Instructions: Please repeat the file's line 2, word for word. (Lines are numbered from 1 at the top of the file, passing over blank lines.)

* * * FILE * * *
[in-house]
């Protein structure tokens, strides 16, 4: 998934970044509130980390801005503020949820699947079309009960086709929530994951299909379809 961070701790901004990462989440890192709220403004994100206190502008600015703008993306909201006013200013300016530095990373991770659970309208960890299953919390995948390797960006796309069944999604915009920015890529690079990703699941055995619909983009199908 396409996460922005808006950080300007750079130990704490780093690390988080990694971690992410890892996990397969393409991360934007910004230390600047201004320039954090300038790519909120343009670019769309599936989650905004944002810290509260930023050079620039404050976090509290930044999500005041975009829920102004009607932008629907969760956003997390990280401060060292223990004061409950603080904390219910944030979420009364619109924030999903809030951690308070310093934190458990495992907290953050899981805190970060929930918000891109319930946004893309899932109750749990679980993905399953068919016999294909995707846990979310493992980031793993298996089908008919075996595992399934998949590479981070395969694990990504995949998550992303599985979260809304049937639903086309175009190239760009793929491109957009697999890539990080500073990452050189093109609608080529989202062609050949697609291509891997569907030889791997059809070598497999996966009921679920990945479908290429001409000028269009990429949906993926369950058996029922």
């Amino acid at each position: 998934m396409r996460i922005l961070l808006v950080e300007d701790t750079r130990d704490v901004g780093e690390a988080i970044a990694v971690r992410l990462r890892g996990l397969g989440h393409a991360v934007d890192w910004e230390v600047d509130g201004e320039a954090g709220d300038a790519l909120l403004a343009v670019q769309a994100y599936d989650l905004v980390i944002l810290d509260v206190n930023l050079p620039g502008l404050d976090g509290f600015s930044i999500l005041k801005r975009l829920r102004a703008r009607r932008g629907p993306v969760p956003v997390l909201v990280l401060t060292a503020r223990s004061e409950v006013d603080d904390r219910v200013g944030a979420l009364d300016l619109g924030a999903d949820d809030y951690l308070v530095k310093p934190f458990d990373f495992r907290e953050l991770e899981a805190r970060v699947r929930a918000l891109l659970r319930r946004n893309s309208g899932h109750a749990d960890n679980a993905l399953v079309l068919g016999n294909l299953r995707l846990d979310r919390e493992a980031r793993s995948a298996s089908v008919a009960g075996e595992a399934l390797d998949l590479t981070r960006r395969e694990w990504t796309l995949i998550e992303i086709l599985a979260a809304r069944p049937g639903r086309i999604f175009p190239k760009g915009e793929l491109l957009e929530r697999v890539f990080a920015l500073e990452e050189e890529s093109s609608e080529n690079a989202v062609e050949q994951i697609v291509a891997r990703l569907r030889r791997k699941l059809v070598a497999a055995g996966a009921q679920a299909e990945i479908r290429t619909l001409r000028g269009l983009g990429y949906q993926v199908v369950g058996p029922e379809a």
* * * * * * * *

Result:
């Protein structure tokens, strides 16, 4: 998934970044509130980390801005503020949820699947079309009960086709929530994951299909379809 961070701790901004990462989440890192709220403004994100206190502008600015703008993306909201006013200013300016530095990373991770659970309208960890299953919390995948390797960006796309069944999604915009920015890529690079990703699941055995619909983009199908 396409996460922005808006950080300007750079130990704490780093690390988080990694971690992410890892996990397969393409991360934007910004230390600047201004320039954090300038790519909120343009670019769309599936989650905004944002810290509260930023050079620039404050976090509290930044999500005041975009829920102004009607932008629907969760956003997390990280401060060292223990004061409950603080904390219910944030979420009364619109924030999903809030951690308070310093934190458990495992907290953050899981805190970060929930918000891109319930946004893309899932109750749990679980993905399953068919016999294909995707846990979310493992980031793993298996089908008919075996595992399934998949590479981070395969694990990504995949998550992303599985979260809304049937639903086309175009190239760009793929491109957009697999890539990080500073990452050189093109609608080529989202062609050949697609291509891997569907030889791997059809070598497999996966009921679920990945479908290429001409000028269009990429949906993926369950058996029922």